There are several situations (unfortunately with not simple explanations) in which I have seen the computation of the inductance of an open circuit. For instance, the inductance of the wire [...] if a there exists a time - varying magnetic field, there is some energy due to the fact that such a time - varying magnetic field flows across a surface [...] But if this statement is true, we should each time choose an infinite surface: all the space!

I do not understand why this topic is so ignored by all (at least, my) textbooks. I don't think it describes a so strange and unreal situation.

Calculating self-inductance is simple only in simple cases such as solenoidal or toroidal inductor. The relevant magnetic flux and closed loop are chosen in such a way that the loop passes at least partially through the wires/conductor boundaries so that the EMF for the loop is relevant to induced EMF in those conductors. It is hard to give general description, but in all valid cases the loop goes through conductors somewhere, and where it does not, it is very far away from the system (infinity) or has some symmetry so contributions there can cancel each other and so be ignored.

Let's think about a couple of straight wires used as an antenna (receiving dipole antennas). An incident electromagnetic wave will induce voltage between its arms that represents the received signal. Well, how can we evaluate such a voltage if we don't know which surface should we consider?

Voltage between end-points is a result of (or measure of) displacement of electric charges in the antenna. This displacement is a result of finite electric current flowing for some non-zero time. In ohmic conductor, this current flows only if net electric field exists in the conductor. This can be due to external electric field of the wave. Electric current may increase in time, but the speed is damped by induced electric field of the antenna itself (self-inductance effect).

This self-inductance effect is related to Faraday's law: imagine any closed loop whose segment goes through the linear antenna (two rod-like conductors of non-zero thickness) but then turns right at 90 degree angle and continues to infinity on both sides of the antenna. There are infinity of such loops of different size and for each of them Faraday's law is valid. Different loop will have different change of magnetic flux and correspondingly different loop EMF. However due to geometry of the conductor, induced electric field everywhere will be nearly parallel to the antenna. So only the segment parallel and close with the antenna contributes appreciably to the loop EMF (the other parallel segment is very far away and induced field there is negligible). If we choose the loop in such a way that this segment ends where the antenna conductor ends, then loop EMF has the same value as the sought EMF for the antenna segment. We can calculate the loop EMF using Faraday's law for the infinite loop and this is approximately giving EMF for the antenna.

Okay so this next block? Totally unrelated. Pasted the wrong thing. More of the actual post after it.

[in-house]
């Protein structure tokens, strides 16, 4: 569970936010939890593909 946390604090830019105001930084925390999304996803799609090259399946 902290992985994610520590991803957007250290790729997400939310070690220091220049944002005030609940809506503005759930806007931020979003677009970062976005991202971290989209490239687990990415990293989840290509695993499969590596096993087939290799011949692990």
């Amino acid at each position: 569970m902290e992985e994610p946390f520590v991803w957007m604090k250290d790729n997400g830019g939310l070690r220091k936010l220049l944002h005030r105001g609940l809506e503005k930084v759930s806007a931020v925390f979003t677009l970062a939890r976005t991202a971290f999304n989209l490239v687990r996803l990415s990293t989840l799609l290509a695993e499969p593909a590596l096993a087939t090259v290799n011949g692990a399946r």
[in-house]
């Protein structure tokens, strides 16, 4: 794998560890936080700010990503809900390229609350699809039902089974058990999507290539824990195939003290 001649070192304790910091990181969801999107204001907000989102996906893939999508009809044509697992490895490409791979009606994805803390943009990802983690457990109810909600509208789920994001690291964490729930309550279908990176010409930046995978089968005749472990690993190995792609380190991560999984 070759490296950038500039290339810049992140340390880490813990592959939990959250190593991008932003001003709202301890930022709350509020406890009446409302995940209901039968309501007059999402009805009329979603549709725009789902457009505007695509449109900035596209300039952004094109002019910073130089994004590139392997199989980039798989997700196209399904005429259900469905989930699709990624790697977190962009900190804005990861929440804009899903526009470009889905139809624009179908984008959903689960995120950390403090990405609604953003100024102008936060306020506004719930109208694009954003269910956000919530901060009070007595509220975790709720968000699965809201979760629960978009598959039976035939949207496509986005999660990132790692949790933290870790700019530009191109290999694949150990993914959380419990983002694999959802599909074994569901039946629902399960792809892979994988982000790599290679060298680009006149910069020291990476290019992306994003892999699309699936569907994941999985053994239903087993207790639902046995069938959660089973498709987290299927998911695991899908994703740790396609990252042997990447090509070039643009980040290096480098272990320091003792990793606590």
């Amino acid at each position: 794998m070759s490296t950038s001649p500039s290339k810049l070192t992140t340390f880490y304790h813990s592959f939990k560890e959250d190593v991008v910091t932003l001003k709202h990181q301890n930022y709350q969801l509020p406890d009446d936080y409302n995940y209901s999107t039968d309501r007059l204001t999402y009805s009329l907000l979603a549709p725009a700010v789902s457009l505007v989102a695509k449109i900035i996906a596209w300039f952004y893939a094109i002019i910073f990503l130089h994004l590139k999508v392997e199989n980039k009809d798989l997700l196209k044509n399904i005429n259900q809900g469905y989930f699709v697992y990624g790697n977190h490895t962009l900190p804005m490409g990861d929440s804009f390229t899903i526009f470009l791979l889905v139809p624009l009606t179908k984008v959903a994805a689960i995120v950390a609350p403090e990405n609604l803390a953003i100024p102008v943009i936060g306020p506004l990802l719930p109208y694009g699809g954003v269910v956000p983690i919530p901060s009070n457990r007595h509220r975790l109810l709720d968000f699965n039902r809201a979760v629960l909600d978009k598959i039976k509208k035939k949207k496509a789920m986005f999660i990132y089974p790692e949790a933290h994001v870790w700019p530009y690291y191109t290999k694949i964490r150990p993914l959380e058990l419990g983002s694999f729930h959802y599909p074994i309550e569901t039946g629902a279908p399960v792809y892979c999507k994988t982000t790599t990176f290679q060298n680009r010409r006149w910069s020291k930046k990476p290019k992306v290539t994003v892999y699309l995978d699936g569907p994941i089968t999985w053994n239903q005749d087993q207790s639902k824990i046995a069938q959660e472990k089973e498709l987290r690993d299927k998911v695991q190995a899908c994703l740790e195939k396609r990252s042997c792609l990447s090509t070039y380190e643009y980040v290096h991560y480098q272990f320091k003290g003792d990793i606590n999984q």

In the limit of zero resistance, this EMF has the same value as voltage. In reality, voltage is weaker, as some electric field has to be left in the conductor to drive the motion of mobile charges.

• Self-inductance is due to EMF for line segment coincident with the dipole antenna, stretching from one endpoint of antenna to the other. It can be expressed in terms of flux $\Phi^*$ for the particular loop which is relevant to antenna EMF. Here the only relevant loop is that described, whose loop EMF equals antenna EMF. Other loops are not usable because they either have greater EMF due to contributions outside the antenna which does not act on the antenna, or they have smaller EMF because they do not include part of the antenna. Dec 1, 2020 at 13:28
• The formula $L = \Phi / I$ is not valid for every loop. It is only valid for those loops that have the same value of EMF the conductor experiences. Dec 1, 2020 at 13:31
• Part of the loop has to coincide with the conductor, the rest has to contribute zero or some known amount so it can be subtracted. Dec 1, 2020 at 15:53
• Beware that this method of calculating inductance is only approximate. There is inherent problem with these calculations that non-zero dimensions of the wires themselves (thickness) have to be accounted for to prevent infinite magnetic flux, and also skin effect makes the current concentrate near the conductor-nonconductor boundary so the space region relevant for finding EMF is not simply a line going through the center of the conductor, but it is the whole region containing the electric current. All this makes calculations much harder and the only general viable method is to use computers. Dec 1, 2020 at 15:59
• .. to simulate EM field interaction with the antenna and infer effective inductance from that. Dec 1, 2020 at 16:01